Still, it’s one of the best looking, and one of the most inventive comics of the year, with better action sequences than any book being produced by either of the big 2 publishers. Visually speaking, Churilla is at the top of his game.
7. Spaceman by Brian Azzarello & Eduardo Risso (Vertigo)
Another of 2012’s strong sci-fi offerings, brought to us by the team that gave us 100 Bullets. So the bar was pretty high for this, and I would say that for the most part, Azzarello and Risso delivered.
The Spaceman we are talking about it is Orson, part of a group of genetically engineered post-humans specifically designed to survive a trip to Mars. It’s years later, and Orson is struggling to find his way in this post apocalyptic world. And he does, until the young star of the most popular reality show on television literally drops into his lap. Through Orson, we explore this interesting future that doesn’t take too much creativity to imagine as our own.
But accessible it ain’t. Azzarello literally creates a future slang from scratch for this series, and I would say that it’s a large part of the reason why it didn’t do better on the market. Azzarello forces you to actually READ his comic book in order to understand what’s going on, and that seems to be an unforgivable offence these days. That’s a shame, since Spaceman is a thoroughly engrossing comic that deserved a wider audience.
6. The New Deadwardians by Dan Abnett & I.N.J. Culbard (Vertigo)
Dan Abnett is playing in a different sandbox here than the epic sci-fi adventure genre that I usually associate him with. Vampires Vs. Zombies as a metaphor for post-Victorian class struggle is an original spin on a tired concept, and it’s a welcome one. And so we have the “Restless” (Lower class citizens who are victims of a zombie infection), and “The Young”, (upper class citizens who have turned themselves into vampires to escape the virus). Added to the mix is a murder mystery that Chief Inspector George Suttle is tasked to solve. No easy feat in a world where almost everybody is already dead.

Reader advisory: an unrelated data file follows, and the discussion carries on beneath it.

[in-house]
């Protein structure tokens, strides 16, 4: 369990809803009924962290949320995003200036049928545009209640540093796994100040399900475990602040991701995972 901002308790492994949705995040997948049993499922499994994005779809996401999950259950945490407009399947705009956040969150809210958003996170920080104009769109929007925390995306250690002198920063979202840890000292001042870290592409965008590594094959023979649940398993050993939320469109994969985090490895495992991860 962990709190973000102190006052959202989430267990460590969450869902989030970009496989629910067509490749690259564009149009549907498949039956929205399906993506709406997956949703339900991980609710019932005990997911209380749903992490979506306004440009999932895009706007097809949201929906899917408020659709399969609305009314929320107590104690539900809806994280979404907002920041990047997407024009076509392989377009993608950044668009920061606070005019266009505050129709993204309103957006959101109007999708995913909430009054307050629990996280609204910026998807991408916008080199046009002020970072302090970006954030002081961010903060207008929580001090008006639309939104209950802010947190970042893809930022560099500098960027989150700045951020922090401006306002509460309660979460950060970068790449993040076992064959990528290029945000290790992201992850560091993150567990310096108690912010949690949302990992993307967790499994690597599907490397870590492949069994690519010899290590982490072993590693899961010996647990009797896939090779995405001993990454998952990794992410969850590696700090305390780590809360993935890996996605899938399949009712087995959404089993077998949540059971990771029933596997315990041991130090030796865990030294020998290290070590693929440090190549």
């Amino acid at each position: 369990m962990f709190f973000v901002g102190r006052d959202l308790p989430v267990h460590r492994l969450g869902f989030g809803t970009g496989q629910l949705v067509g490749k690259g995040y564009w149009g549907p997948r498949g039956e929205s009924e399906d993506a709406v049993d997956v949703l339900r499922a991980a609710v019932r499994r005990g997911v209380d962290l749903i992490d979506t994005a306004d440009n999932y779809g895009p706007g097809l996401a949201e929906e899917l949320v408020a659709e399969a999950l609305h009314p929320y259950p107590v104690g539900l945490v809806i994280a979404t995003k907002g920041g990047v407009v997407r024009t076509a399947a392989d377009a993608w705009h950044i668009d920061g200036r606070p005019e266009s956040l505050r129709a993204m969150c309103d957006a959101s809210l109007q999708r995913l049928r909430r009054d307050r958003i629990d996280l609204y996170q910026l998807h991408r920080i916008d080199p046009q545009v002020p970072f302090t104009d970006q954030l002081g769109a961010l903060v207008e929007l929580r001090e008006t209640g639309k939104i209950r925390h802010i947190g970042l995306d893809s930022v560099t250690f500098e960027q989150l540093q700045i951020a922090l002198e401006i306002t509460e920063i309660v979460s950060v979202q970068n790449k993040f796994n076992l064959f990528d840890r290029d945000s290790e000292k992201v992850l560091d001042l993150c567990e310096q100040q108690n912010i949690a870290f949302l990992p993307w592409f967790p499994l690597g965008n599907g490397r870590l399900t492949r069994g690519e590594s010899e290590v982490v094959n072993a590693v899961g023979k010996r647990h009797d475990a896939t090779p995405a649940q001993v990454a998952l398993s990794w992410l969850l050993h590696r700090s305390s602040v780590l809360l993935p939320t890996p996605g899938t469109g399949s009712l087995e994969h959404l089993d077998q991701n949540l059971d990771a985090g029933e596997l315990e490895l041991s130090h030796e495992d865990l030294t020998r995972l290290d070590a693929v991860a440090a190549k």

But this series isn’t all clever metaphor. Suttle is a fascinating leading man, glad to be still technically alive, but desperately missing the desires and needs he had before he was turned. Basically, he wants a reason to keep going. It’s what drives all of us really, but even more so when you’re an immortal super being, I suppose. Entertaining as hell.
5. Mondo by Ted McKeever (Image)
How he manages to both be so creatively unconventional while still managing to stay (relatively) commercially viable, is beyond me. Mondo is easily one of the most visually stimulating comics I read this year, and what it lacks in convoluted plot or character development it more than makes up with sheer frenetic comic joy.
4. Ragemoor by Jan Strnad & Richard Corben (Dark Horse)
It’s also a gothic purist’s wet dream, though one that is also terrifying and blood soaked. At it’s heart, Ragemoor is essentially a haunted castle story. In fact, I would go as far as to say that Ragemoor is THE haunted castle story, as it effortlessly encapsulates every other version of that ageless trope you’ve ever heard or read.
Ragemoor isn’t scary so much as its legitimately horrific. If Shirley Jackson and HP Lovecraft had ever met and had a Cthulhu baby that made comics, that baby might have made Ragemoor. And then destroyed Rhode Island. But first, Ragemoor. This, my friends, is a truly disturbing horror comic.